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He Wants a Belly Rub!

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How do I know if my dog wants a belly rub? Why does my dog lie on his back?

Why is my dog lying on his back? Does he want a belly rub?

When your dog rolls onto his back and exposes his belly many people exclaim how cute it is that he wants a belly rub.

Unfortunately, this is usually not the case. Most of the time when your dog rolls onto his back he is telling you that he would prefer you to not approach, it’s kind of like a “tap out.” Often if you look closely at your dog you can see this position accompanied by stress signals like tongue flicks, a tense jaw, whale eye, and ears back. Be very careful before approaching a dog who is lying on their back, especially if it is not your own dog.

If you are unsure if your dog is rolling onto his back because he wants petting or wants to be left alone, try doing a consent test with him. This allows you to interact with any dog in a more safe manner, and teaches your dog how to ask for attention appropriately. 

The Bottom Line:
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References:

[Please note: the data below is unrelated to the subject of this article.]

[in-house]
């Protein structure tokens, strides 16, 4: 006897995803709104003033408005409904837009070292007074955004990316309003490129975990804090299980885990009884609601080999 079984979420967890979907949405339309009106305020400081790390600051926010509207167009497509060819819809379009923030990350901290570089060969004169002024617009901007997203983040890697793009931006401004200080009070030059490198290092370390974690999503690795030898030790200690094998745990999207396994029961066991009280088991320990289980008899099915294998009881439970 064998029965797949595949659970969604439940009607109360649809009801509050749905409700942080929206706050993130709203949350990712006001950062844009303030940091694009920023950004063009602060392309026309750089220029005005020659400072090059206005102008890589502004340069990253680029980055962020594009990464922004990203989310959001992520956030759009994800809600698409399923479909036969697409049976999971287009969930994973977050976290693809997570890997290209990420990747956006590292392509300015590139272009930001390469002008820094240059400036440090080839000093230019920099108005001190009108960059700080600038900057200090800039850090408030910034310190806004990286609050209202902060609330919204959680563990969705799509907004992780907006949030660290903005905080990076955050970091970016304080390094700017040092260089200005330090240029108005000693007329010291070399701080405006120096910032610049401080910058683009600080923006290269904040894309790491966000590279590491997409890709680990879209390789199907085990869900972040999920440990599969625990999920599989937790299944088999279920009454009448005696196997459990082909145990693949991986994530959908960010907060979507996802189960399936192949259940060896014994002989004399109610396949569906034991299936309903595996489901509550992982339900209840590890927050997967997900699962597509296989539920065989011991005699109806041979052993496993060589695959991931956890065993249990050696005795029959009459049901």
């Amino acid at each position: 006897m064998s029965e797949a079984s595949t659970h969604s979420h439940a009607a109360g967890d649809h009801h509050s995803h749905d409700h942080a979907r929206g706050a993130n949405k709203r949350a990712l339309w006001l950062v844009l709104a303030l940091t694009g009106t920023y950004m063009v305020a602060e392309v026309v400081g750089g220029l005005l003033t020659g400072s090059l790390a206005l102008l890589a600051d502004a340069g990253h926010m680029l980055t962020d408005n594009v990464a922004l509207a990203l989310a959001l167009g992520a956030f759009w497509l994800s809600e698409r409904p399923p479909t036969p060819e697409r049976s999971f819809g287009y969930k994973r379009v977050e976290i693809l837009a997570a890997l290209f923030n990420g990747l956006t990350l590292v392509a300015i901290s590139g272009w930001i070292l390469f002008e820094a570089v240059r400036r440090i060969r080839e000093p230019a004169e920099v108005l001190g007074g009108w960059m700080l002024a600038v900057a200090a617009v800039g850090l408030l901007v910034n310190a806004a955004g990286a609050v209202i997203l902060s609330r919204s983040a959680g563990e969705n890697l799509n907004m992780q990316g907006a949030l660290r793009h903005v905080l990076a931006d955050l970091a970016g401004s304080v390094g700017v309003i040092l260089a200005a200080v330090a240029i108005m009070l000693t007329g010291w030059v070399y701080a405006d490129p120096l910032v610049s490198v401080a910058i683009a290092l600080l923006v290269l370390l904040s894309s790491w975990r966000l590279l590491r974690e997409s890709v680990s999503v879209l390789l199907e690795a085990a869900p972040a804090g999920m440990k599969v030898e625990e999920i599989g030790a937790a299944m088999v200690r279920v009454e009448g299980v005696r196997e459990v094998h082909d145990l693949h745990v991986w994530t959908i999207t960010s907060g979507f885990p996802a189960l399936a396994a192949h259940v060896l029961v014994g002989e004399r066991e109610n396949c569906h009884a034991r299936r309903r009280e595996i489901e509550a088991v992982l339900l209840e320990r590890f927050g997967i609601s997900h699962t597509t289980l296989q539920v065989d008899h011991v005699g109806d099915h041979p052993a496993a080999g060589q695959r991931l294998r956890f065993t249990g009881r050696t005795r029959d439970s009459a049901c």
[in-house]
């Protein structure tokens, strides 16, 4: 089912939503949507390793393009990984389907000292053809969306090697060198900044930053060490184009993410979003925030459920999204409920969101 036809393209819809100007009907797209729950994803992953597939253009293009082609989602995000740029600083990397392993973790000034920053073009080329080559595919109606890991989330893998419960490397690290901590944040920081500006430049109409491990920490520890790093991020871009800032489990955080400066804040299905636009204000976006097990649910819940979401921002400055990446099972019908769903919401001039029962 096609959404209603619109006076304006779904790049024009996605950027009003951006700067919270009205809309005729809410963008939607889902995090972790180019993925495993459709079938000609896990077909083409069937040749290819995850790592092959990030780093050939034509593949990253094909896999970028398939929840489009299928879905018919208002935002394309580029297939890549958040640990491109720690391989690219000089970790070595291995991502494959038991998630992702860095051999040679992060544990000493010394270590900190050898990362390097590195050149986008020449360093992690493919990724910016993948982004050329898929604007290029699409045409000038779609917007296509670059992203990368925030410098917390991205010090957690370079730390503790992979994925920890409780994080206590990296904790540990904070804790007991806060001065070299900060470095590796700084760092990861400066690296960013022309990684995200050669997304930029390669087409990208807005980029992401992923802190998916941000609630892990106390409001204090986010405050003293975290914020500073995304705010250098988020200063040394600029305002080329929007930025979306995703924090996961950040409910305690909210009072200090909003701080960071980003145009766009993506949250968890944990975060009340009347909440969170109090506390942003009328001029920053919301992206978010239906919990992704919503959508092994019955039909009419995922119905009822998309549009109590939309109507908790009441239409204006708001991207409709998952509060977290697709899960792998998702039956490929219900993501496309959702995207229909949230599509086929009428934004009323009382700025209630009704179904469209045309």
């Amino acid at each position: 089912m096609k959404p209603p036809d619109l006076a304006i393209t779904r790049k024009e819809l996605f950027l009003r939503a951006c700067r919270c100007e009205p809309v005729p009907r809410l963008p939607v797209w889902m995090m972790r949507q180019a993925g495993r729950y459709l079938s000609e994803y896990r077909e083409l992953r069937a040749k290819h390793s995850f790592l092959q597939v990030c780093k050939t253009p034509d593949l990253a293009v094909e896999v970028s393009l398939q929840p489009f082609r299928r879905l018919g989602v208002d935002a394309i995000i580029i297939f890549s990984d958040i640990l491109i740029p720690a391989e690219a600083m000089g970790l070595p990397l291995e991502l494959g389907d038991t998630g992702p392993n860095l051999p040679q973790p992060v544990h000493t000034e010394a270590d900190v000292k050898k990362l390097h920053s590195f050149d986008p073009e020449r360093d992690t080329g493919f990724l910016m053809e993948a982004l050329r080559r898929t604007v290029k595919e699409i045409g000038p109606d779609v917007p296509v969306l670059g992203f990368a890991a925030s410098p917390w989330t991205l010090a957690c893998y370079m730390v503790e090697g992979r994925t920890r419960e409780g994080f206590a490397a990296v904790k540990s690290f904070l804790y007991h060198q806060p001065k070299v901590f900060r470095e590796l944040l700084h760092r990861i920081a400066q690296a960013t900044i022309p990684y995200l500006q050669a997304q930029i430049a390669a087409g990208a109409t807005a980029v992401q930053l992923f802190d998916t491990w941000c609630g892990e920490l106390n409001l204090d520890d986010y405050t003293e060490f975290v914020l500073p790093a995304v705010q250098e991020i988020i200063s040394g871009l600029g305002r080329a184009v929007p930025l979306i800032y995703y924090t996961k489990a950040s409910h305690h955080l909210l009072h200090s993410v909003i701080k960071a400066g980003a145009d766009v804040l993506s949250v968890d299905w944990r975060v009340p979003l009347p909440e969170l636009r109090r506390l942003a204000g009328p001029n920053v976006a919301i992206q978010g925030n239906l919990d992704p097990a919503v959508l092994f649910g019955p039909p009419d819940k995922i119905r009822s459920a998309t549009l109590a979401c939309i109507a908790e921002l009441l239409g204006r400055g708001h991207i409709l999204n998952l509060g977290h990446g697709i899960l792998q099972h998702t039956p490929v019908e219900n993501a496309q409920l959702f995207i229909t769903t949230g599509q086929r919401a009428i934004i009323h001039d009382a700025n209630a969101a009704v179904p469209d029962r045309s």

Buttner, A. P., & Strasser, R. (2013). Contagious yawning, social cognition, and arousal: An investigation of the processes underlying shelter dogs’ responses to human yawns. Animal Cognition, 17(1), 95–104. https://doi.org/10.1007/s10071-013-0641-z

Casey, R., 2002. Fear and stress. In: Horwitz, D.F., Mills, D.S., Heath, S. (Eds.), BSAVA Manual of canine and feline behavioural medicine. British Small Animal Veternary Association, Dorset, UK, pp. 144–153.

Horowitz, A. (2009). Disambiguating the “guilty look”: Salient prompts to a familiar dog behaviour. Behavioural Processes, 81(3), 447–452. https://doi.org/10.1016/j.beproc.2009.03.014

Kuhne, F., Hößler, J.C., Struwe, R., 2012. Effects of human–dog familiarity on dogs’ behavioural responses to petting. Appl. Anim. Behav. Sci. 142, 176–181.

Kuhne, F., Hößler, J. C., & Struwe, R. (2014). Emotions in dogs being petted by a familiar or unfamiliar person: Validating behavioural indicators of emotional states using heart rate variability. Applied Animal Behaviour Science, 161, 113–120. https://doi.org/10.1016/j.applanim.2014.09.020

Overall, K.L., 1997. Normal canine behavior. In: Overall, K.L. (Ed.), Clinical Behavioral Medicine for Small Animals. Mosby, St. Louis, USA, pp. 9–44.

Silva, K., Bessa, J., & de Sousa, L. (2012). Auditory contagious yawning in domestic dogs (Canis familiaris): first evidence for social modulation. Animal Cognition, 15(4), 721–724. https://doi.org/10.1007/s10071-012-0473-2

Taylor, A. M., Reby, D., & McComb, K. (2009). Context-Related Variation in the Vocal Growling Behaviour of the Domestic Dog (Canis familiaris). Ethology, 115(10), 905–915. https://doi.org/10.1111/j.1439-0310.2009.01681.x

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